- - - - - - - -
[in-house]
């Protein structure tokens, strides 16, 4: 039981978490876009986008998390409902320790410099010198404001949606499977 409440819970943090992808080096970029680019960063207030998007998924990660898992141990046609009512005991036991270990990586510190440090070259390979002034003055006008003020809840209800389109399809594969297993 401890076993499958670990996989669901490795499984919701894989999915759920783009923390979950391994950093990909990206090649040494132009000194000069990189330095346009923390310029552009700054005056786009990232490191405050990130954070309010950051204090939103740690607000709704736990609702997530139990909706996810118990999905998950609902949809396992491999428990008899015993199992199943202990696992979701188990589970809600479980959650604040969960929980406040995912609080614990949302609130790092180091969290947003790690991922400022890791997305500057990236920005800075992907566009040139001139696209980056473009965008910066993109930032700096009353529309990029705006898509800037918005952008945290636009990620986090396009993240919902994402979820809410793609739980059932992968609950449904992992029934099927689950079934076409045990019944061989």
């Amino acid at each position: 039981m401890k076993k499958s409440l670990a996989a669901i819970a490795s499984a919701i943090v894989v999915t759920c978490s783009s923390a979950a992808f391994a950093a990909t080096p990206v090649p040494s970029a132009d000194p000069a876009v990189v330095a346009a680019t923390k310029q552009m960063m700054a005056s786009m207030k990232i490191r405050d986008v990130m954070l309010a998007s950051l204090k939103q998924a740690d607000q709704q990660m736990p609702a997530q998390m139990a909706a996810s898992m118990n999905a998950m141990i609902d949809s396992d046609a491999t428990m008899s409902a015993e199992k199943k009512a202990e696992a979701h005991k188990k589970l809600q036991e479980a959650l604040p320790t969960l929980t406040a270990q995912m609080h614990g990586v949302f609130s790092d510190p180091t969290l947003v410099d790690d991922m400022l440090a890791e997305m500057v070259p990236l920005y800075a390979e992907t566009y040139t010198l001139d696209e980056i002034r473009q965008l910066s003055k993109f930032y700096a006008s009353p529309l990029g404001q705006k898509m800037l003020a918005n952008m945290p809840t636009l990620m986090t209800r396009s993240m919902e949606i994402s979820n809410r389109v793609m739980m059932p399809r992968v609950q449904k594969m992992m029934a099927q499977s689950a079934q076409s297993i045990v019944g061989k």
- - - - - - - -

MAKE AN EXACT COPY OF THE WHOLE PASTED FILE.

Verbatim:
[in-house]
């Protein structure tokens, strides 16, 4: 039981978490876009986008998390409902320790410099010198404001949606499977 409440819970943090992808080096970029680019960063207030998007998924990660898992141990046609009512005991036991270990990586510190440090070259390979002034003055006008003020809840209800389109399809594969297993 401890076993499958670990996989669901490795499984919701894989999915759920783009923390979950391994950093990909990206090649040494132009000194000069990189330095346009923390310029552009700054005056786009990232490191405050990130954070309010950051204090939103740690607000709704736990609702997530139990909706996810118990999905998950609902949809396992491999428990008899015993199992199943202990696992979701188990589970809600479980959650604040969960929980406040995912609080614990949302609130790092180091969290947003790690991922400022890791997305500057990236920005800075992907566009040139001139696209980056473009965008910066993109930032700096009353529309990029705006898509800037918005952008945290636009990620986090396009993240919902994402979820809410793609739980059932992968609950449904992992029934099927689950079934076409045990019944061989």
């Amino acid at each position: 039981m401890k076993k499958s409440l670990a996989a669901i819970a490795s499984a919701i943090v894989v999915t759920c978490s783009s923390a979950a992808f391994a950093a990909t080096p990206v090649p040494s970029a132009d000194p000069a876009v990189v330095a346009a680019t923390k310029q552009m960063m700054a005056s786009m207030k990232i490191r405050d986008v990130m954070l309010a998007s950051l204090k939103q998924a740690d607000q709704q990660m736990p609702a997530q998390m139990a909706a996810s898992m118990n999905a998950m141990i609902d949809s396992d046609a491999t428990m008899s409902a015993e199992k199943k009512a202990e696992a979701h005991k188990k589970l809600q036991e479980a959650l604040p320790t969960l929980t406040a270990q995912m609080h614990g990586v949302f609130s790092d510190p180091t969290l947003v410099d790690d991922m400022l440090a890791e997305m500057v070259p990236l920005y800075a390979e992907t566009y040139t010198l001139d696209e980056i002034r473009q965008l910066s003055k993109f930032y700096a006008s009353p529309l990029g404001q705006k898509m800037l003020a918005n952008m945290p809840t636009l990620m986090t209800r396009s993240m919902e949606i994402s979820n809410r389109v793609m739980m059932p399809r992968v609950q449904k594969m992992m029934a099927q499977s689950a079934q076409s297993i045990v019944g061989k």